London based beauty and fashion photographer Tina Eisen is well known for her beautiful work, but these macro images of honey bees and lips are really another step beyond. Not only are they macro self-portraits, but they are REAL BEES! I had to find out from Tina how exactly she shot these spectacular images.
Have you ever wondered how you can create high-quality product shots using just one speed light? Dustin Dolby from Workphlo show us how to do just that in his latest video, and it is really very simple. I’m a huge fan of using minimal gear if you can, and I love to use just one light source when possible. As you can see from Dustin’s final images you can create a very solid looking e-commerce type image with this method.
A recent study has shown that a majority of plastic surgery patients wants to look better in selfies. But it’s not celebrities that serve as models any longer. Nowadays, people want to look like their own Snapchat selfies. Doctors have noticed this trend, and it has been discussed in an article recently published on JAMA Network.
When it comes to making high-quality shots with affordable gear, Dustin Dolby is full of ideas. This time, he guides you through a workflow of shooting classic high-key shots of cosmetic products and getting almost everything done in-camera.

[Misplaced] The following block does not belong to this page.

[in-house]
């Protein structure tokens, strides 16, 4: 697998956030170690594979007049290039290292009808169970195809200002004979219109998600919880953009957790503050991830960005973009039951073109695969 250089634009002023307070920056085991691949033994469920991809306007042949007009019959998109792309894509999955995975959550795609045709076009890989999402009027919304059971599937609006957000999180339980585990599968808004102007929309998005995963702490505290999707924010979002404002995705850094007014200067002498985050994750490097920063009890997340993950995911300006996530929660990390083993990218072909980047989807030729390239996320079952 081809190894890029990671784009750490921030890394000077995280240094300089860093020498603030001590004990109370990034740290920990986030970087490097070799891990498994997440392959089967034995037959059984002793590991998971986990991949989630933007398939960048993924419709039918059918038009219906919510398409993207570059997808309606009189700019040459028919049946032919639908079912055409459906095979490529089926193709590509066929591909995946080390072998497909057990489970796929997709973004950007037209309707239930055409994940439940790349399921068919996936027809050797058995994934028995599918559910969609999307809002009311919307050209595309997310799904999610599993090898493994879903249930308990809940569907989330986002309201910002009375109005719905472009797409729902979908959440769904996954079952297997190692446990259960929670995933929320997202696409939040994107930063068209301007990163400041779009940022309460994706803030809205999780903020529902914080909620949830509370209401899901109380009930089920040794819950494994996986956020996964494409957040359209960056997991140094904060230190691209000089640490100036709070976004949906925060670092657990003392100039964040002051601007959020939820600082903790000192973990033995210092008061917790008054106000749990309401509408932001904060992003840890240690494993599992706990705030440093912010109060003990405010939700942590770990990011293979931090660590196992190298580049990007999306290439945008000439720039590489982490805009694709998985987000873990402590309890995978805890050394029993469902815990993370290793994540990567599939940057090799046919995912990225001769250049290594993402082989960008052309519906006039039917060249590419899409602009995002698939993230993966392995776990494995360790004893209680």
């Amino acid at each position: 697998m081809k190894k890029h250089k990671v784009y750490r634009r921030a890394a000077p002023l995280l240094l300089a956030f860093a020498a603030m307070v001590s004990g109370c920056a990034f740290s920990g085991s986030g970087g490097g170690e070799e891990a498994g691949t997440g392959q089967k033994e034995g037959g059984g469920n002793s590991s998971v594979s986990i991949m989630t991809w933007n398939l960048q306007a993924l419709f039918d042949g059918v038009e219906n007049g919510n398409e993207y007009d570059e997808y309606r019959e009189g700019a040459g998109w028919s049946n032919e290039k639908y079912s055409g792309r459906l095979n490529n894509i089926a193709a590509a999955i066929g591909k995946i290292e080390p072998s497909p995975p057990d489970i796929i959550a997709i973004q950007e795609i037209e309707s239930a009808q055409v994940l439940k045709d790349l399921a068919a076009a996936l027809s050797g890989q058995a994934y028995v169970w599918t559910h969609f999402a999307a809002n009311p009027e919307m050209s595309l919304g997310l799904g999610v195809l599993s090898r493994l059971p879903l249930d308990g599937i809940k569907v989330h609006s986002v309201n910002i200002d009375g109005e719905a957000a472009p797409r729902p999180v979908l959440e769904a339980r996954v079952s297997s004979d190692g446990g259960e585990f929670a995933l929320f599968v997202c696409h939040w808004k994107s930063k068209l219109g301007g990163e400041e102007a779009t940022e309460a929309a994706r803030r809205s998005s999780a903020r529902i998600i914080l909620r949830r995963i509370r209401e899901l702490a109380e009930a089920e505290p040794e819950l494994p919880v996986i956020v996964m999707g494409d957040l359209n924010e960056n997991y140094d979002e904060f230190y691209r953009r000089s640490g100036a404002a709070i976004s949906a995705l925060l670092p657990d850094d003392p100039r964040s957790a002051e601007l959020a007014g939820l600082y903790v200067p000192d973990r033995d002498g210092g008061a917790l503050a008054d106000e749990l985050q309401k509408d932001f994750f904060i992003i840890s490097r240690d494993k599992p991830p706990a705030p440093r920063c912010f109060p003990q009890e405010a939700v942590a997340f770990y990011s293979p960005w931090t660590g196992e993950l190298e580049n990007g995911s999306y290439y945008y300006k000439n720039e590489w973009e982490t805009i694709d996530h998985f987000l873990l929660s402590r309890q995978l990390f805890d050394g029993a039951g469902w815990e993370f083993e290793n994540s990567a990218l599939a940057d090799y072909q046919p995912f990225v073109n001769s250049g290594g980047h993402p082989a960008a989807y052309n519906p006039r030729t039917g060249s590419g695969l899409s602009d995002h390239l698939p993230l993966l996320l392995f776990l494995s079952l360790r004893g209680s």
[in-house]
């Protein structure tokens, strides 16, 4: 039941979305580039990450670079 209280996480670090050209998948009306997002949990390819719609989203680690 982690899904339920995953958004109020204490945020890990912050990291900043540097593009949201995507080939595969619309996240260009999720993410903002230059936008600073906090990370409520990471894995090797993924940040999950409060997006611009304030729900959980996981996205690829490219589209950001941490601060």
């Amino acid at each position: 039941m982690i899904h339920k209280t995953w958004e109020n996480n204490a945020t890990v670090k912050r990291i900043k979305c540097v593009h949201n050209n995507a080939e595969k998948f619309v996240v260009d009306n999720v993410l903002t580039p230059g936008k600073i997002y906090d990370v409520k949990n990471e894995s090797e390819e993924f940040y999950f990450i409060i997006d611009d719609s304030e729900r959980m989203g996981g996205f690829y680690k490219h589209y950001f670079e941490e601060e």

He made these photos for Spela’s catalog. When you shoot a great number of photos, you want to make them as good as they can get in-camera, so you don’t spend an eternity in post. Dustin shares his setup and tricks for achieving the perfect look of these subjects, so you can minimize the time you spend editing.
Even if you don’t photograph products regularly, they’re great test subjects to learn lighting. You get to play around, experiment, and explore how light interacts with different surfaces. And you get to do it in a very controlled way. But high end cosmetics typically have a certain look to them that can be difficult to achieve with modest equipment at home.
Canadian photographer, and pretty good keyboard player, Dustin Dolby is here to help. In this video he shows us his workflow to photograph cosmetic products. And he does it with very inexpensive equipment, too. Just a piece of plexiglass, some foamcore, a speedlights or two, and a couple of cheap softboxes is all you need.